A new flexible mesh can envelop airplanes, cars and other devices in a spidery cloak of sensors, designed to act as a network of nerves warning a machine of stress and damage.
Taking a cue from super-thin, super-strong spiderwebs, Stanford researchers designed a matrix of sensors that can wrap around an aircraft or other piece of machinery. The sensors can connect to a computer, warning a pilot or driver about any cracks or strains in the machine before they cause serious damage or injury.
Stanford scientist Fu-Kuo Chang explains that the mesh is intended to give airplanes a sensory mechanism like that of birds. Using radar and communications, airplanes can see and hear, but they can’t feel, he says — unlike a bird, which would feel pain, a plane would not be able to detect strain on its joints during an aerobatic dive.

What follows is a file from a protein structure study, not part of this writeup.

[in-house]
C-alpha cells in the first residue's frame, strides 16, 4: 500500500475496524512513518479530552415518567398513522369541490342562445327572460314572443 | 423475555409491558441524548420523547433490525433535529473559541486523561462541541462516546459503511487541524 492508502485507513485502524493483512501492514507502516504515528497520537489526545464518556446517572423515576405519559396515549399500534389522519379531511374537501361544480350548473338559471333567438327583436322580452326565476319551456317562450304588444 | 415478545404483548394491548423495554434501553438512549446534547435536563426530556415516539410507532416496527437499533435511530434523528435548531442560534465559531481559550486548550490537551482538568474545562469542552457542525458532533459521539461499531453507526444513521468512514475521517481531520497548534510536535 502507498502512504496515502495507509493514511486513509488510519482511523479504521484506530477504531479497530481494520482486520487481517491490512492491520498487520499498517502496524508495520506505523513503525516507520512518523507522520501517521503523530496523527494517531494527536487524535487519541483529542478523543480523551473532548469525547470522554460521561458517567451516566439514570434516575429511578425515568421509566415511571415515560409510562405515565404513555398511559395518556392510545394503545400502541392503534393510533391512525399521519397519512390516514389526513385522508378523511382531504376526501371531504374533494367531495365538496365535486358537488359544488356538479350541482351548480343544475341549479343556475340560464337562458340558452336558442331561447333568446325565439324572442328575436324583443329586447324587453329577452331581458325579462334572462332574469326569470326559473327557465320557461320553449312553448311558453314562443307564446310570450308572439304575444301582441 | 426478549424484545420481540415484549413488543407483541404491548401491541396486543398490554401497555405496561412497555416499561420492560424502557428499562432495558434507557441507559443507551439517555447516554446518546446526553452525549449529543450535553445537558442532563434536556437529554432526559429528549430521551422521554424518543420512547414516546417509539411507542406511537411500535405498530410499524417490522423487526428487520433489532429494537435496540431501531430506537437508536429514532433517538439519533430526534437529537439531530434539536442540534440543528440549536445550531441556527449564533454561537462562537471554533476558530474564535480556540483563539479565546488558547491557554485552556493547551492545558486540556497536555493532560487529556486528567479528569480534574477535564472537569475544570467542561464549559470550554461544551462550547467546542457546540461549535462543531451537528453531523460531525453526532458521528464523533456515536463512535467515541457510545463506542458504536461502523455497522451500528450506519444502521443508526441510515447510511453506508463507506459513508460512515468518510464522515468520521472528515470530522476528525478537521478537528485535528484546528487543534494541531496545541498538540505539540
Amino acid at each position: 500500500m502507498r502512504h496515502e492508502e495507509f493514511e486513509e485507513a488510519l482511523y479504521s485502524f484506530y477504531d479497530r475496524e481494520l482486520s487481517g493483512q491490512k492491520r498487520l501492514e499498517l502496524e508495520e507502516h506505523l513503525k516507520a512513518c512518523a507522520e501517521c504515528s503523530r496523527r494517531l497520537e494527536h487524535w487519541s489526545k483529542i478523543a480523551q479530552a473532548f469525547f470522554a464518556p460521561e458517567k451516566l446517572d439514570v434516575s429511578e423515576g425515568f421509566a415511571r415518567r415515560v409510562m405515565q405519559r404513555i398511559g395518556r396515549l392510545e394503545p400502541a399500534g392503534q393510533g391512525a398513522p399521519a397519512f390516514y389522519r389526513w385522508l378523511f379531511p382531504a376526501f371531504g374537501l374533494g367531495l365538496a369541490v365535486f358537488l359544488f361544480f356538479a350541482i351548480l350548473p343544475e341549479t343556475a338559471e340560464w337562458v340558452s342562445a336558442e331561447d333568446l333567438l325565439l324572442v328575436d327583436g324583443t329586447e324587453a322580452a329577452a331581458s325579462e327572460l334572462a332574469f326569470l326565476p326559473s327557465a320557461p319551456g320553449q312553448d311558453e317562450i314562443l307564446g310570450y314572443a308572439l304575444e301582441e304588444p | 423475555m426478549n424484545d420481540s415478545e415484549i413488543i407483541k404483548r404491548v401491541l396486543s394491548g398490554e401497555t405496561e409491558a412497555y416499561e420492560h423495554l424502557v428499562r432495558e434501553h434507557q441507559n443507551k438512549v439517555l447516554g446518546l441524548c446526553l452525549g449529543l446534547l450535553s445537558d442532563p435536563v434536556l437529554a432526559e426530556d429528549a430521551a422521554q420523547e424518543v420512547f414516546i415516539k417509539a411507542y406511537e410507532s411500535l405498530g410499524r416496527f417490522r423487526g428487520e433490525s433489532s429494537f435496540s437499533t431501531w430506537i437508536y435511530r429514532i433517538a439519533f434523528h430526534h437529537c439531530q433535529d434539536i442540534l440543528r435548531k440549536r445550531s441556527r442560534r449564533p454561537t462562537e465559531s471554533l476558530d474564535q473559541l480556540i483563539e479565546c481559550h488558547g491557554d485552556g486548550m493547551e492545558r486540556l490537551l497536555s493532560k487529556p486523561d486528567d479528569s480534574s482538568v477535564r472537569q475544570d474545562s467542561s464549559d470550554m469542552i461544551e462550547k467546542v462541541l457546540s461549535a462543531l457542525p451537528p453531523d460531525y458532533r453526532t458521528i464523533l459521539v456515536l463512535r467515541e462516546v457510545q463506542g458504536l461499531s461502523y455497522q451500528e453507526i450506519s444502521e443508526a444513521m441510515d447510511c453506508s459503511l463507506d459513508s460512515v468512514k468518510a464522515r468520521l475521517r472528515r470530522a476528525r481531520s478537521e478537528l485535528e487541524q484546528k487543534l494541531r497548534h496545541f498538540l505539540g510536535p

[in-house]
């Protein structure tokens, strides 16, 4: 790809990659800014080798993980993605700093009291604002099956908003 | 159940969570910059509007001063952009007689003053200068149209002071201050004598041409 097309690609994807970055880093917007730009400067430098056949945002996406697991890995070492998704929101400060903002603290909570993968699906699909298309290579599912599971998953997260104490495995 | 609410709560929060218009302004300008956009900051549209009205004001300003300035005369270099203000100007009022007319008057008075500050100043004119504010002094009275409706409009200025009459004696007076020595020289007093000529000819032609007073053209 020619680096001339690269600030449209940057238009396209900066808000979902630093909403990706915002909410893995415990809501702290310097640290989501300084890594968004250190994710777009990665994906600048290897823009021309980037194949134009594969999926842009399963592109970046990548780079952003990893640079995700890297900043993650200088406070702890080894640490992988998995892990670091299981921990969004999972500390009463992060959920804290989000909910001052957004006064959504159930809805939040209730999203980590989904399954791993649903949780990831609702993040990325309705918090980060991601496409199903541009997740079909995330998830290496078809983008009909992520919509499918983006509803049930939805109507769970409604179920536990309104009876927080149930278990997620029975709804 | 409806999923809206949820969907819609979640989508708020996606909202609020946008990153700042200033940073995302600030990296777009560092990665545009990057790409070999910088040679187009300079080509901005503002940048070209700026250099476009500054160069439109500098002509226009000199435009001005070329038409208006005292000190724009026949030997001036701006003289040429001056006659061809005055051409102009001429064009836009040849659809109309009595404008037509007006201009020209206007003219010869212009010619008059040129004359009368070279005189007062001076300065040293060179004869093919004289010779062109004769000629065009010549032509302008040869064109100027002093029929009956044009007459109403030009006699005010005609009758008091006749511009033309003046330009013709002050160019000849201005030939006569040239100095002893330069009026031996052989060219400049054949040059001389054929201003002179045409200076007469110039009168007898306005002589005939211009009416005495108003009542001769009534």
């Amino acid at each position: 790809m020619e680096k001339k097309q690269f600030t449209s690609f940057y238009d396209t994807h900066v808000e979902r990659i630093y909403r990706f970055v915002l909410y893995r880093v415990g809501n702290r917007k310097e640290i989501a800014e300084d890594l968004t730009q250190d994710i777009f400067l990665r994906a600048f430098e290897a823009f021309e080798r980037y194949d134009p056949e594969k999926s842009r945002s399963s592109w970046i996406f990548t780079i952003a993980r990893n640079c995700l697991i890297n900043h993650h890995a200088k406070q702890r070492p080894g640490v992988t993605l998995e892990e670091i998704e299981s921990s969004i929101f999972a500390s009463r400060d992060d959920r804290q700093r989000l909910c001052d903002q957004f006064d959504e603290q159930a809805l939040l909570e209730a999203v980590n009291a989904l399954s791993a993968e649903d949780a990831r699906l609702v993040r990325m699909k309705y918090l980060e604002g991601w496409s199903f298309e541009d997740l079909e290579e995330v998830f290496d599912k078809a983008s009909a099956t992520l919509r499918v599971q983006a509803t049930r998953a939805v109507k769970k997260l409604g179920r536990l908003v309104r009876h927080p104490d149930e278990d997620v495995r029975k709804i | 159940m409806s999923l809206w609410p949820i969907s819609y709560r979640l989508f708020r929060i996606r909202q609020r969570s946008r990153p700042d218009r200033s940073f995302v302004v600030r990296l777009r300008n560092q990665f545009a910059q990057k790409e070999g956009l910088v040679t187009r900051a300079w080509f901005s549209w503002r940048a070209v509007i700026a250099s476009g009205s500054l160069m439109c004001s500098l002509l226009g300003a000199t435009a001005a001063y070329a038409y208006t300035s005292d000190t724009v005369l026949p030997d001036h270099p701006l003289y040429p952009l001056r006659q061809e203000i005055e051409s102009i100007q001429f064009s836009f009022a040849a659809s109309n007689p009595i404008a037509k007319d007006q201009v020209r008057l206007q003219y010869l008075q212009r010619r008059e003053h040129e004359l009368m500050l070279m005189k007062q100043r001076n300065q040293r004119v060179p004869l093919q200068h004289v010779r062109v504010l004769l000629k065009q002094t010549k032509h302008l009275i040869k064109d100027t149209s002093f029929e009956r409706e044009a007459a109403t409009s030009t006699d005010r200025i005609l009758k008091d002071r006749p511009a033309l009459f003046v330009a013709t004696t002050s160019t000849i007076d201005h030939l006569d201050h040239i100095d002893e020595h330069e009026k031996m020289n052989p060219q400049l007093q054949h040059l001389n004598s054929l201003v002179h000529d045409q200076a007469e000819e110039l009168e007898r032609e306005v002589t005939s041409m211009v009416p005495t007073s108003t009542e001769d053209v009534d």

The mesh involves a system of lightweight gold sensors placed on a plastic polymer sheet, as Discovery News explains. The sheet can stretch and expand to more than 265 times its normal size, causing the material to resemble a giant spiderweb. Chang says one square foot of the material could stretch far enough cover an entire car.
The material could be used for a wide range of purposes, including synthetic robot skin, smart wound dressings or even clothing for pregnant women that would allow them to see their unborn children.